Engineers Week Encourages a Look at the Profession
OKLAHOMA – National Engineers Week, February 19-25, is celebrated throughout the United States to increase public awareness and appreciation of the engineering profession. Thursday, February 23 is “Introduce a Girl to Engineering Day.”
Evette Stroble, an aerospace engineer employed by Mosaic Personnel at Tinker Air Force Base, sees a need for more women in the engineering profession.
“Until recently, women weren’t recognized as an asset to the profession. We’ve proven our strengths and are showing that we have a lot to offer to the field of engineering.”
At universities located in central Oklahoma, 994 engineering students are women, only about 19 percent of all engineering students.*
Stroble is a shining example of what engineers can do to encourage young women to consider engineering as a profession. On February 25, she’ll work with a Girl Scout troop in Tulsa to show the girls how engineering requires math, science and research, but can also be fun and games.
“We’ll be playing SimCity, the computer game where you design a city, to teach the girls that engineering is critical to effective city planning,” said Stroble. “Everything from water sources, plumbing, streets, electrical resources, entertainment venues and the kinds of business you attract can affect your city’s budget, operations and ultimately, the quality of life for residents. The girl who designs the best city – one that operates most effectively on a budget – wins the game.”
Earnings for engineers vary by specialty, industry and education level. A 2005 survey by the National Association of Colleges and Employers reports starting salaries for petroleum engineers average $61,516 a year, the highest starting pay among engineers with a bachelor’s degree.
“That bodes well for Oklahoma,” according to Pam Fountain, president of Mosaic Personnel, a professional employment firm that specializes in recruiting and employing engineers locally. “Oklahoma has a high demand for engineers because of our large corporations headquartered here: Chesapeake, Kerr McGee and Devon Energy. We’re seeing a rise in demand for all types of engineers, especially electrical and mechanical due to increased government outsourcing at Tinker Air Force Base and the FAA.”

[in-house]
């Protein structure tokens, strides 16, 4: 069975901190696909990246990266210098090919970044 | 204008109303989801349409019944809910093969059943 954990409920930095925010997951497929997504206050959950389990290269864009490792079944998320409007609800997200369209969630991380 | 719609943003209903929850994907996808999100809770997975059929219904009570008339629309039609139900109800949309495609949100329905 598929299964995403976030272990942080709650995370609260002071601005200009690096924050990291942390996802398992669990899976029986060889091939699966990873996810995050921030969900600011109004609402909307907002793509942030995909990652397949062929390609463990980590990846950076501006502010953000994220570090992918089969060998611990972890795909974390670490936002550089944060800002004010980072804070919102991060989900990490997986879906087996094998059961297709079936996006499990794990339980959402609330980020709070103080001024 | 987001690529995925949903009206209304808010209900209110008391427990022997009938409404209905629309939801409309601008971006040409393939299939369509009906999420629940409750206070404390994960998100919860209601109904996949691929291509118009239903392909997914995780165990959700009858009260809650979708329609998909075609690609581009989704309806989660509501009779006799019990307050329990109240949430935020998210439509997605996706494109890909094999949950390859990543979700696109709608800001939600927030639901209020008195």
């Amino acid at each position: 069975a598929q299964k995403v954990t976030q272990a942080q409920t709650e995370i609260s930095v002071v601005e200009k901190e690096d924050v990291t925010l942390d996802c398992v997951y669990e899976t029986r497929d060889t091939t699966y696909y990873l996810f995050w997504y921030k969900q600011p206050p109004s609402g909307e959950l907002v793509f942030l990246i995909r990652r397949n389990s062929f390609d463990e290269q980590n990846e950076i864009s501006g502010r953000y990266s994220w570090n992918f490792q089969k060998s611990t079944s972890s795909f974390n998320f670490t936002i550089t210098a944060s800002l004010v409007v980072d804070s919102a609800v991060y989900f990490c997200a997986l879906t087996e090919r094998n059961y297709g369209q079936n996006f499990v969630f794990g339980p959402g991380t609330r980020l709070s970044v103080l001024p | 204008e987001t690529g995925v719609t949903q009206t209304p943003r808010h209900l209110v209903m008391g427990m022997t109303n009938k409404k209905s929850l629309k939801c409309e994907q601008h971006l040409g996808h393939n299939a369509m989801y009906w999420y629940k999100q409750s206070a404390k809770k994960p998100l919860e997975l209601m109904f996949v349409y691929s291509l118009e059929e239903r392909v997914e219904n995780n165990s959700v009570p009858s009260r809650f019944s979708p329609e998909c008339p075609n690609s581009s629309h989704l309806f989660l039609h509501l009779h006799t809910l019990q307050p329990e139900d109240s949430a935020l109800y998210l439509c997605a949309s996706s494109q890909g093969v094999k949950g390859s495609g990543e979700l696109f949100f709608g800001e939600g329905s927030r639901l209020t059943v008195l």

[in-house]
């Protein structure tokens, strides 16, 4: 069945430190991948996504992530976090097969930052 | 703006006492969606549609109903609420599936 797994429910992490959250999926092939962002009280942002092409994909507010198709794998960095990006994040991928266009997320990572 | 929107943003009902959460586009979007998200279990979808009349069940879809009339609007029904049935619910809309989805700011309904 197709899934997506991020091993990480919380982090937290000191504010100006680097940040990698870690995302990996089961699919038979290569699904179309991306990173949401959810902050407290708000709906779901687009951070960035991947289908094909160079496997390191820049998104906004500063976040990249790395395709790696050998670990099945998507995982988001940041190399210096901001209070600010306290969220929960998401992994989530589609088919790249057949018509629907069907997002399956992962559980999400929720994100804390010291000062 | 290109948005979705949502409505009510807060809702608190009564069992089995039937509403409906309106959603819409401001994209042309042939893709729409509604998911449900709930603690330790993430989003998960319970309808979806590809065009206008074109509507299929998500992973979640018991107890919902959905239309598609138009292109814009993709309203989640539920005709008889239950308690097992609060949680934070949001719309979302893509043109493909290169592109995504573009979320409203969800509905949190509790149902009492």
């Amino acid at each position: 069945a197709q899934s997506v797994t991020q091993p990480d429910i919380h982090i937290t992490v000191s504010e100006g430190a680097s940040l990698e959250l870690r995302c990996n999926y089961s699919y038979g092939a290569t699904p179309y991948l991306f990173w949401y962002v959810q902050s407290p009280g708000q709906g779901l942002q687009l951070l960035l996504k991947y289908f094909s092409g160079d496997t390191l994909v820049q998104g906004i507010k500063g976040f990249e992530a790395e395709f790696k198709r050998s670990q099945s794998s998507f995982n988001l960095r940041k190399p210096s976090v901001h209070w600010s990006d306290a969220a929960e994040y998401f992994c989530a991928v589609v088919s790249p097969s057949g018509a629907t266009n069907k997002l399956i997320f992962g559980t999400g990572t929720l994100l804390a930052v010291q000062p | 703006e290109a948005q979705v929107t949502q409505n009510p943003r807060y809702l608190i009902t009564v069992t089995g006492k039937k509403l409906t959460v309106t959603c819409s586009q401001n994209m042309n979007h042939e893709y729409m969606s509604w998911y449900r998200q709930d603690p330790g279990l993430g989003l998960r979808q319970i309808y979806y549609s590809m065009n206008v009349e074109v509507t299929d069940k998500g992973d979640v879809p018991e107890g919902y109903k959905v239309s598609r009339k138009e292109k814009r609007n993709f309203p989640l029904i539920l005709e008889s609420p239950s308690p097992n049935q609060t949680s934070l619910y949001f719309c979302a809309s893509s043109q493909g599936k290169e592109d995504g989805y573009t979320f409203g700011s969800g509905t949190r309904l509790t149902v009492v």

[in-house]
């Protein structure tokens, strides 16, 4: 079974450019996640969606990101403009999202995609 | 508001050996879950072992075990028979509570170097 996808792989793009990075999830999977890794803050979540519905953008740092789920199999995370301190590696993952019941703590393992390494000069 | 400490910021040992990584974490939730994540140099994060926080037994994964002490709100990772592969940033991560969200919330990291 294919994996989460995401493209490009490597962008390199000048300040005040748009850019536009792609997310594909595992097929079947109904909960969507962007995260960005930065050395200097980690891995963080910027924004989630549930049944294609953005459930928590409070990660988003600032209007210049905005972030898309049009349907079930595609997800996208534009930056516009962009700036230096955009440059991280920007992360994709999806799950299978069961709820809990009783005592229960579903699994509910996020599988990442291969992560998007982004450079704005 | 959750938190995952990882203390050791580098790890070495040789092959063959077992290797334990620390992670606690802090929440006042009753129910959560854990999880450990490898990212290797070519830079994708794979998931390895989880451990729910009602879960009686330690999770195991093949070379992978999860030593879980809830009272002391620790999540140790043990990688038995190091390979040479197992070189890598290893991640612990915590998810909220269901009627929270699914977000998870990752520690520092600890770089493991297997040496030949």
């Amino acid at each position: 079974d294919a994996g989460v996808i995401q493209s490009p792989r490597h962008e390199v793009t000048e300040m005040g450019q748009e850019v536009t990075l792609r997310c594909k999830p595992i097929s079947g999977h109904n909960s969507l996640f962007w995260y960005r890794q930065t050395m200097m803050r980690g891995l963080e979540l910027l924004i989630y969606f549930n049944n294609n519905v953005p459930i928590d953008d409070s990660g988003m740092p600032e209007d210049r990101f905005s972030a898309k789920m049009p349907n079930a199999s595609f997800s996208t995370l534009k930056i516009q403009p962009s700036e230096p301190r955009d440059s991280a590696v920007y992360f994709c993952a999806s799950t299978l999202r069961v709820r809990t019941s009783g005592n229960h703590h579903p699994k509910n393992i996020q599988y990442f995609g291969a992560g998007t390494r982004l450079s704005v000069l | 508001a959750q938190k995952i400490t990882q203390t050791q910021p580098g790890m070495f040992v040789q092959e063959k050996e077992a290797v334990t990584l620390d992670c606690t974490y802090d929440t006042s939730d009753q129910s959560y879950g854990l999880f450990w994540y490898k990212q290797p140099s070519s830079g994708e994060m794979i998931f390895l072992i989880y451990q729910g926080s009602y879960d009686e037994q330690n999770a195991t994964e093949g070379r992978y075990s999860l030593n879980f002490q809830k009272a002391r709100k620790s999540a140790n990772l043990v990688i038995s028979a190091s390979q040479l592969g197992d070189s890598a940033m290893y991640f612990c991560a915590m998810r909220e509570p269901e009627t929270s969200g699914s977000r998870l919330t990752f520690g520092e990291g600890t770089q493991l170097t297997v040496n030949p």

According to the Bureau of Labor Statistics, biomedical engineers are expected to have employment growth that is much faster than the average for all occupations through 2014. The aging of the population and the focus on health issues will drive demand for better medical devices and equipment designed by biomedical engineers. Employment for environmental engineers is also predicted to increase due to growing need to comply with environmental regulations and to develop methods of cleaning up existing hazards.
“Oklahoma will benefit if we encourage students to look at engineering as a possible career. Women have a lot of opportunities here,” added Fountain. “Engineers are in high demand in the metro area and the demand will rise in the future. Research, biomedical, aerospace, electronics and other technology-driven industries will require highly-trained, specialized engineers.”
Evette Stroble is starting an Oklahoma City chapter of the Society of Women Engineers and is looking for members. For more information, visit www.swe.org.
National Engineer’s Week takes place every year at the time of George Washington’s birthday. The nation’s first president had the background of an engineer and land surveyor.
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* Based on enrollment numbers reported to Anglin Public Relations by the colleges of engineering at the University of Oklahoma, Oklahoma State University and Southwestern Oklahoma State University.